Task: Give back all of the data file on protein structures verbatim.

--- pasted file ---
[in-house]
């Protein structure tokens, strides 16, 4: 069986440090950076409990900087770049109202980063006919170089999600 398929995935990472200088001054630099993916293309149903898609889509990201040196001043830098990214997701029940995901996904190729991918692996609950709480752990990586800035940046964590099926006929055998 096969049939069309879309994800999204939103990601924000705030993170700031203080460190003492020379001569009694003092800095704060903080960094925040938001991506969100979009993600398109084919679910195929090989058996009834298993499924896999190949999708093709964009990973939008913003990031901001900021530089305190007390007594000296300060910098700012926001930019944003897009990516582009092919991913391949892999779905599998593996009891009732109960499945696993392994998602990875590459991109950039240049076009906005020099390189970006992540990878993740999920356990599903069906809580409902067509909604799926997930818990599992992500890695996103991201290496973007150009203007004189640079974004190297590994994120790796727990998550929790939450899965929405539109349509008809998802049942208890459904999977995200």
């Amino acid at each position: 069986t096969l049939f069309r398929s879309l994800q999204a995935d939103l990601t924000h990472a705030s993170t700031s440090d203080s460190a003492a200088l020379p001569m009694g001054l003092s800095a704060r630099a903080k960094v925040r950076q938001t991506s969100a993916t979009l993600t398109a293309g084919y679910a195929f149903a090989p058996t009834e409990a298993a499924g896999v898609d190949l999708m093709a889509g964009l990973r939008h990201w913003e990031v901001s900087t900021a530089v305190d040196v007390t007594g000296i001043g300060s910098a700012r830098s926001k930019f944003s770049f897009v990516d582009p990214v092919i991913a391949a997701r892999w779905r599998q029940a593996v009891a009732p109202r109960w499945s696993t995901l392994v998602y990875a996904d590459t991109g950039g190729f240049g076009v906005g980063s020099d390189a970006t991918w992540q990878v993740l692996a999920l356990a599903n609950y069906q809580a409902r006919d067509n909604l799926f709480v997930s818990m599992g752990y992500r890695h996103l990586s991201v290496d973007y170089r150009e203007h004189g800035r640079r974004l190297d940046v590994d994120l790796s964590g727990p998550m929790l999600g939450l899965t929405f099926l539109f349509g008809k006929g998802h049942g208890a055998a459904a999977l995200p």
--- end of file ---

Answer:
[in-house]
């Protein structure tokens, strides 16, 4: 069986440090950076409990900087770049109202980063006919170089999600 398929995935990472200088001054630099993916293309149903898609889509990201040196001043830098990214997701029940995901996904190729991918692996609950709480752990990586800035940046964590099926006929055998 096969049939069309879309994800999204939103990601924000705030993170700031203080460190003492020379001569009694003092800095704060903080960094925040938001991506969100979009993600398109084919679910195929090989058996009834298993499924896999190949999708093709964009990973939008913003990031901001900021530089305190007390007594000296300060910098700012926001930019944003897009990516582009092919991913391949892999779905599998593996009891009732109960499945696993392994998602990875590459991109950039240049076009906005020099390189970006992540990878993740999920356990599903069906809580409902067509909604799926997930818990599992992500890695996103991201290496973007150009203007004189640079974004190297590994994120790796727990998550929790939450899965929405539109349509008809998802049942208890459904999977995200």
């Amino acid at each position: 069986t096969l049939f069309r398929s879309l994800q999204a995935d939103l990601t924000h990472a705030s993170t700031s440090d203080s460190a003492a200088l020379p001569m009694g001054l003092s800095a704060r630099a903080k960094v925040r950076q938001t991506s969100a993916t979009l993600t398109a293309g084919y679910a195929f149903a090989p058996t009834e409990a298993a499924g896999v898609d190949l999708m093709a889509g964009l990973r939008h990201w913003e990031v901001s900087t900021a530089v305190d040196v007390t007594g000296i001043g300060s910098a700012r830098s926001k930019f944003s770049f897009v990516d582009p990214v092919i991913a391949a997701r892999w779905r599998q029940a593996v009891a009732p109202r109960w499945s696993t995901l392994v998602y990875a996904d590459t991109g950039g190729f240049g076009v906005g980063s020099d390189a970006t991918w992540q990878v993740l692996a999920l356990a599903n609950y069906q809580a409902r006919d067509n909604l799926f709480v997930s818990m599992g752990y992500r890695h996103l990586s991201v290496d973007y170089r150009e203007h004189g800035r640079r974004l190297d940046v590994d994120l790796s964590g727990p998550m929790l999600g939450l899965t929405f099926l539109f349509g008809k006929g998802h049942g208890a055998a459904a999977l995200p």